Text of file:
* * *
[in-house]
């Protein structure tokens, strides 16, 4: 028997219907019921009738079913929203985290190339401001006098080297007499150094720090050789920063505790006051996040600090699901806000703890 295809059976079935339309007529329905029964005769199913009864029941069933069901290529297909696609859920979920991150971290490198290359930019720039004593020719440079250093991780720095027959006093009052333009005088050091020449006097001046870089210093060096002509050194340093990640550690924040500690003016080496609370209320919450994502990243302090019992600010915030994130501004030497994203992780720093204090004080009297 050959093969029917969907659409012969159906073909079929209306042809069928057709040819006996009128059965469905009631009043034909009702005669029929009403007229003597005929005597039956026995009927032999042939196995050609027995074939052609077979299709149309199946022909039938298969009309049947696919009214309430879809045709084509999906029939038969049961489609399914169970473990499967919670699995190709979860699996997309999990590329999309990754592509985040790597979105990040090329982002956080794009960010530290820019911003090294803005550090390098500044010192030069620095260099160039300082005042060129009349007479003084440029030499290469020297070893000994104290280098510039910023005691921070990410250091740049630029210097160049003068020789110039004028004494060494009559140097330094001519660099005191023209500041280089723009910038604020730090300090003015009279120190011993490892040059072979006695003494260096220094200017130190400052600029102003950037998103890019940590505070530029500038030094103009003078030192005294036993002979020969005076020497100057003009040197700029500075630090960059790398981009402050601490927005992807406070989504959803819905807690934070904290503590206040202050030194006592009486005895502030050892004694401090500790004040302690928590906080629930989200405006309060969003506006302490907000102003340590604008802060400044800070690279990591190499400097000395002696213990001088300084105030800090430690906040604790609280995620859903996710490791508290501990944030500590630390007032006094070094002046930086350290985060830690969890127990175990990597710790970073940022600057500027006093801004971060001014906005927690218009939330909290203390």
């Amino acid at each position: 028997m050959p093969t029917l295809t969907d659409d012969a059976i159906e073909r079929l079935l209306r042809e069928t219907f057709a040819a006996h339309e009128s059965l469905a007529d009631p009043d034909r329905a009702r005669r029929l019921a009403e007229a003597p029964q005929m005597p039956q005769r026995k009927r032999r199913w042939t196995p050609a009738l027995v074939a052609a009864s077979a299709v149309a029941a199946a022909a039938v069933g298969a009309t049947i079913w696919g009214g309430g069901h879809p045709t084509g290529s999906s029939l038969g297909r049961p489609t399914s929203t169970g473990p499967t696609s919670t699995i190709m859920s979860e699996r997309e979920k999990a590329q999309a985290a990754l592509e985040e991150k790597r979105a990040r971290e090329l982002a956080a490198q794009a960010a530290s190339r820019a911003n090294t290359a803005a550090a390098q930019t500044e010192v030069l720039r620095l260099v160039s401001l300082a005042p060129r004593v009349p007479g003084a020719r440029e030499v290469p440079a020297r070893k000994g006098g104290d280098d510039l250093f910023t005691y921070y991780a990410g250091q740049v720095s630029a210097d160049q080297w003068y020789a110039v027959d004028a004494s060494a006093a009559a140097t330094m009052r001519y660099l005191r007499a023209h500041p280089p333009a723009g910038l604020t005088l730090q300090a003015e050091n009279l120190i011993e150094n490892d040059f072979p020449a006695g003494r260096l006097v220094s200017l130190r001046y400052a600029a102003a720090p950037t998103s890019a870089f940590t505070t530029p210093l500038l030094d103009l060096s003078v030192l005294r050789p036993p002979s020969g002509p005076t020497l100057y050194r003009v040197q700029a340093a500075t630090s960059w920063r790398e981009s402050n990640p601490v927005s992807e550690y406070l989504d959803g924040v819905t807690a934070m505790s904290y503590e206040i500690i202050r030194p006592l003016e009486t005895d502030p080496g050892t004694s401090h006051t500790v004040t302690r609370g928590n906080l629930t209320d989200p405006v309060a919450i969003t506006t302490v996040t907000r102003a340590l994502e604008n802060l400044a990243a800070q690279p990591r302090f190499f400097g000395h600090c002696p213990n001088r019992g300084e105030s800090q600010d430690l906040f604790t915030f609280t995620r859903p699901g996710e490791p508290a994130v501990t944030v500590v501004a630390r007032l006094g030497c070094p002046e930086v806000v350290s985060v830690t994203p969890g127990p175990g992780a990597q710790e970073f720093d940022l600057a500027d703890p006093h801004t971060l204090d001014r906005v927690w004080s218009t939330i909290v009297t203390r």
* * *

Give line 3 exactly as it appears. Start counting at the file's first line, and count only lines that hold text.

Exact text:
């Amino acid at each position: 028997m050959p093969t029917l295809t969907d659409d012969a059976i159906e073909r079929l079935l209306r042809e069928t219907f057709a040819a006996h339309e009128s059965l469905a007529d009631p009043d034909r329905a009702r005669r029929l019921a009403e007229a003597p029964q005929m005597p039956q005769r026995k009927r032999r199913w042939t196995p050609a009738l027995v074939a052609a009864s077979a299709v149309a029941a199946a022909a039938v069933g298969a009309t049947i079913w696919g009214g309430g069901h879809p045709t084509g290529s999906s029939l038969g297909r049961p489609t399914s929203t169970g473990p499967t696609s919670t699995i190709m859920s979860e699996r997309e979920k999990a590329q999309a985290a990754l592509e985040e991150k790597r979105a990040r971290e090329l982002a956080a490198q794009a960010a530290s190339r820019a911003n090294t290359a803005a550090a390098q930019t500044e010192v030069l720039r620095l260099v160039s401001l300082a005042p060129r004593v009349p007479g003084a020719r440029e030499v290469p440079a020297r070893k000994g006098g104290d280098d510039l250093f910023t005691y921070y991780a990410g250091q740049v720095s630029a210097d160049q080297w003068y020789a110039v027959d004028a004494s060494a006093a009559a140097t330094m009052r001519y660099l005191r007499a023209h500041p280089p333009a723009g910038l604020t005088l730090q300090a003015e050091n009279l120190i011993e150094n490892d040059f072979p020449a006695g003494r260096l006097v220094s200017l130190r001046y400052a600029a102003a720090p950037t998103s890019a870089f940590t505070t530029p210093l500038l030094d103009l060096s003078v030192l005294r050789p036993p002979s020969g002509p005076t020497l100057y050194r003009v040197q700029a340093a500075t630090s960059w920063r790398e981009s402050n990640p601490v927005s992807e550690y406070l989504d959803g924040v819905t807690a934070m505790s904290y503590e206040i500690i202050r030194p006592l003016e009486t005895d502030p080496g050892t004694s401090h006051t500790v004040t302690r609370g928590n906080l629930t209320d989200p405006v309060a919450i969003t506006t302490v996040t907000r102003a340590l994502e604008n802060l400044a990243a800070q690279p990591r302090f190499f400097g000395h600090c002696p213990n001088r019992g300084e105030s800090q600010d430690l906040f604790t915030f609280t995620r859903p699901g996710e490791p508290a994130v501990t944030v500590v501004a630390r007032l006094g030497c070094p002046e930086v806000v350290s985060v830690t994203p969890g127990p175990g992780a990597q710790e970073f720093d940022l600057a500027d703890p006093h801004t971060l204090d001014r906005v927690w004080s218009t939330i909290v009297t203390r």